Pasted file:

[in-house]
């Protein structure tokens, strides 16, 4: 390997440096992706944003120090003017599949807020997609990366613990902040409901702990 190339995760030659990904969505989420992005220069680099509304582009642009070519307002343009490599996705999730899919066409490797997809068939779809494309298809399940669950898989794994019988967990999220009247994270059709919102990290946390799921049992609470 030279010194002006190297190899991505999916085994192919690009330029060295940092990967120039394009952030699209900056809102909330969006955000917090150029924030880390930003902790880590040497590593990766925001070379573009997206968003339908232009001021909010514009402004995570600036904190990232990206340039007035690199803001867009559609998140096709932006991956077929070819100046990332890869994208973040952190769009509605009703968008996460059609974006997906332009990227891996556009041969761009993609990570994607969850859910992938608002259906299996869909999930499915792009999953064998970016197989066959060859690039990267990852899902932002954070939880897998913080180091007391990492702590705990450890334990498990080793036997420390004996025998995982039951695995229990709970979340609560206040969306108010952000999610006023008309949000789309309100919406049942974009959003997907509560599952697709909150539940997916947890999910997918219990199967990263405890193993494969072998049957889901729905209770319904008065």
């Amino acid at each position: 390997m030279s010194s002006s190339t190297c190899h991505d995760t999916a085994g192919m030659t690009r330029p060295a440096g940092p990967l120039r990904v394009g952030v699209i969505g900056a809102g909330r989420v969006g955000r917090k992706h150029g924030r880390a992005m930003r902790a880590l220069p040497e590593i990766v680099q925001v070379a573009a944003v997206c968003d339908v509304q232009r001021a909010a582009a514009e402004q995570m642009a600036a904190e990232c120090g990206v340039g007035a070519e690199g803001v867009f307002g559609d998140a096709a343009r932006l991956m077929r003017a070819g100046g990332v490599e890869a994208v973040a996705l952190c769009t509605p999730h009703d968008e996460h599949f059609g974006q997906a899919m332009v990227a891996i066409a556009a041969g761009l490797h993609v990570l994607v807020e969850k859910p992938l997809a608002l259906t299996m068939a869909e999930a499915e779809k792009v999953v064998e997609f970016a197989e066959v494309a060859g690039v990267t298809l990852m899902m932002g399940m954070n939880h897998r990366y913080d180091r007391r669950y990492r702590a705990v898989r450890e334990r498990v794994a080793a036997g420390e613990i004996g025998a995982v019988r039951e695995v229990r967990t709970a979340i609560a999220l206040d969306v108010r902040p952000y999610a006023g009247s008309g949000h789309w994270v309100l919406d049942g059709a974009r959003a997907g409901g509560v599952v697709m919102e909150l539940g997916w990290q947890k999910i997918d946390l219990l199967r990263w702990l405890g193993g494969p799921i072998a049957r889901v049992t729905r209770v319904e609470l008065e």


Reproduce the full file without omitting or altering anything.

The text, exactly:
[in-house]
């Protein structure tokens, strides 16, 4: 390997440096992706944003120090003017599949807020997609990366613990902040409901702990 190339995760030659990904969505989420992005220069680099509304582009642009070519307002343009490599996705999730899919066409490797997809068939779809494309298809399940669950898989794994019988967990999220009247994270059709919102990290946390799921049992609470 030279010194002006190297190899991505999916085994192919690009330029060295940092990967120039394009952030699209900056809102909330969006955000917090150029924030880390930003902790880590040497590593990766925001070379573009997206968003339908232009001021909010514009402004995570600036904190990232990206340039007035690199803001867009559609998140096709932006991956077929070819100046990332890869994208973040952190769009509605009703968008996460059609974006997906332009990227891996556009041969761009993609990570994607969850859910992938608002259906299996869909999930499915792009999953064998970016197989066959060859690039990267990852899902932002954070939880897998913080180091007391990492702590705990450890334990498990080793036997420390004996025998995982039951695995229990709970979340609560206040969306108010952000999610006023008309949000789309309100919406049942974009959003997907509560599952697709909150539940997916947890999910997918219990199967990263405890193993494969072998049957889901729905209770319904008065």
């Amino acid at each position: 390997m030279s010194s002006s190339t190297c190899h991505d995760t999916a085994g192919m030659t690009r330029p060295a440096g940092p990967l120039r990904v394009g952030v699209i969505g900056a809102g909330r989420v969006g955000r917090k992706h150029g924030r880390a992005m930003r902790a880590l220069p040497e590593i990766v680099q925001v070379a573009a944003v997206c968003d339908v509304q232009r001021a909010a582009a514009e402004q995570m642009a600036a904190e990232c120090g990206v340039g007035a070519e690199g803001v867009f307002g559609d998140a096709a343009r932006l991956m077929r003017a070819g100046g990332v490599e890869a994208v973040a996705l952190c769009t509605p999730h009703d968008e996460h599949f059609g974006q997906a899919m332009v990227a891996i066409a556009a041969g761009l490797h993609v990570l994607v807020e969850k859910p992938l997809a608002l259906t299996m068939a869909e999930a499915e779809k792009v999953v064998e997609f970016a197989e066959v494309a060859g690039v990267t298809l990852m899902m932002g399940m954070n939880h897998r990366y913080d180091r007391r669950y990492r702590a705990v898989r450890e334990r498990v794994a080793a036997g420390e613990i004996g025998a995982v019988r039951e695995v229990r967990t709970a979340i609560a999220l206040d969306v108010r902040p952000y999610a006023g009247s008309g949000h789309w994270v309100l919406d049942g059709a974009r959003a997907g409901g509560v599952v697709m919102e909150l539940g997916w990290q947890k999910i997918d946390l219990l199967r990263w702990l405890g193993g494969p799921i072998a049957r889901v049992t729905r209770v319904e609470l008065e």